Cell death and synapse dysfunction are two likely causes of cognitive decline in AD. As cells die and synapses lose their drive, remaining cells suffer an initial decrease in activity. Neuronal homeostatic synaptic scaling then provides a feedback mechanism to restore activity. This homeostatic mechanism is believed to sense levels of activity-dependent cytosolic calcium within the cell and to adjust neuronal firing activity by increasing the density of AMPA synapses at remaining synapses to achieve balance. The scaling mechanism increases the firing rates of remaining cells in the network to compensate for decreases in network activity. However, this effect can itself become a pathology, as it produces increased imbalance between excitatory and inhibitory circuits, leading to greater susceptibility to further cell loss via calcium-mediated excitotoxicity. Here, we present a mechanistic explanation of how directed brain stimulation might be expected to slow AD progression based on computational simulations in a 470-neuron biomimetic model of a neocortical column. The simulations demonstrate that the addition of low-intensity electrostimulation (neuroprosthesis) to a network undergoing AD-like cell death can raise global activity and break this homeostatic-excitotoxic cascade. The increase in activity within the remaining cells in the column results in lower scaling-driven AMPAR upregulation, reduced imbalances in excitatory and inhibitory circuits, and lower susceptibility to ongoing damage. PMID:24765074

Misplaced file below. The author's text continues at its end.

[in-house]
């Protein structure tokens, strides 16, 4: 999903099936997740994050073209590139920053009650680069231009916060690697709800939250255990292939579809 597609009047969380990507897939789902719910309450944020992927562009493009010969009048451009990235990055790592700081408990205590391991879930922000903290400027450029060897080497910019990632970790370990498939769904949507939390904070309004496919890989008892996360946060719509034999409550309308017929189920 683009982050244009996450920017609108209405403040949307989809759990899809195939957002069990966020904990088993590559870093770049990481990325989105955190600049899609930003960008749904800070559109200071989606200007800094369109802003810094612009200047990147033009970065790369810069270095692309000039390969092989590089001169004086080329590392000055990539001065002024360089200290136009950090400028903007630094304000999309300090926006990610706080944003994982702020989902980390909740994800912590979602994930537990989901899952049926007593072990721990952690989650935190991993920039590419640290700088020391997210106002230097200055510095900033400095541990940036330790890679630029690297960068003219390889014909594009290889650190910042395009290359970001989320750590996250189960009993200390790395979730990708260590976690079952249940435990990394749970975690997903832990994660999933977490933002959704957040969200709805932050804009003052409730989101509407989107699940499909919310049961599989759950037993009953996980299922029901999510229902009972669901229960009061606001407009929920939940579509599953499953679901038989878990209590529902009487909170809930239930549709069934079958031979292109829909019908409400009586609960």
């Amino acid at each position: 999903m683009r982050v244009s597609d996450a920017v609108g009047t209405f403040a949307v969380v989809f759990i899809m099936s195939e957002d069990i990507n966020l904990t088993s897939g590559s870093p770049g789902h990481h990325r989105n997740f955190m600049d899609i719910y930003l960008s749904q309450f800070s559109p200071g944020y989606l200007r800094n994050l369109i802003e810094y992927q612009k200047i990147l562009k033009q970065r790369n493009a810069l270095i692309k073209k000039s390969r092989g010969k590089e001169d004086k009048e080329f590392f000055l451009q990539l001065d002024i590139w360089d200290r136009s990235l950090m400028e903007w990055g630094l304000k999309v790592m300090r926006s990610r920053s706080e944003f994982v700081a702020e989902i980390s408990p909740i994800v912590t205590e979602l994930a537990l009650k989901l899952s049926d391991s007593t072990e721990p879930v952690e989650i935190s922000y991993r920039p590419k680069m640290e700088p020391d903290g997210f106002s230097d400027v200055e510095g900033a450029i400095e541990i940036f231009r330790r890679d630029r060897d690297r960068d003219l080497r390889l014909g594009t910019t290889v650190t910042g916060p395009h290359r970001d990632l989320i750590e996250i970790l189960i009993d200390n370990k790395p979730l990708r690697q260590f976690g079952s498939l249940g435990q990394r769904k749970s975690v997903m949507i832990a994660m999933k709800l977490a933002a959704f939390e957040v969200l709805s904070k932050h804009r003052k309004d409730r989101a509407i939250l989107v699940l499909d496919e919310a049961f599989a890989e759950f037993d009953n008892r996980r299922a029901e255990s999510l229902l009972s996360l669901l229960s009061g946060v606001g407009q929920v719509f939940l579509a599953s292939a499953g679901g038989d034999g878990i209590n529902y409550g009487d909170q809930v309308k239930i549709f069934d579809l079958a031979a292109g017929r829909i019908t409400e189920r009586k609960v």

Rowan, Mark S.; Neymotin, Samuel A.; Lytton, William W.

2014-01-01

186

What Is ALS?  

MedlinePLUS

... prolong survival. It is important to remember that ALS is a quite variable disease; no two people will have the same journey or experiences. There are medically documented cases of people in whom ALS ‘burns out,’ stops progressing or progresses at a ...

187

The utility of cerebral blood flow imaging in patients with the unique syndrome of progressive dementia with motor neuron disease  

SciTech Connect

Two patients presenting with progressive dementia coupled with motor neuron disease underwent brain SPECT using N-isopropyl-p iodine-123-iodoamphetamine (({sup 123}I)IMP). The characteristic clinical features of progressive dementia and motor neuron disease were noted. IMP SPECT also revealed reduced uptake in the bilateral frontal and temporal regions, with no reduction of uptake in the parietal, parietal-occipital regions. We conclude that IMP SPECT has potential for the evaluation of progressive dementia with motor neuron disease.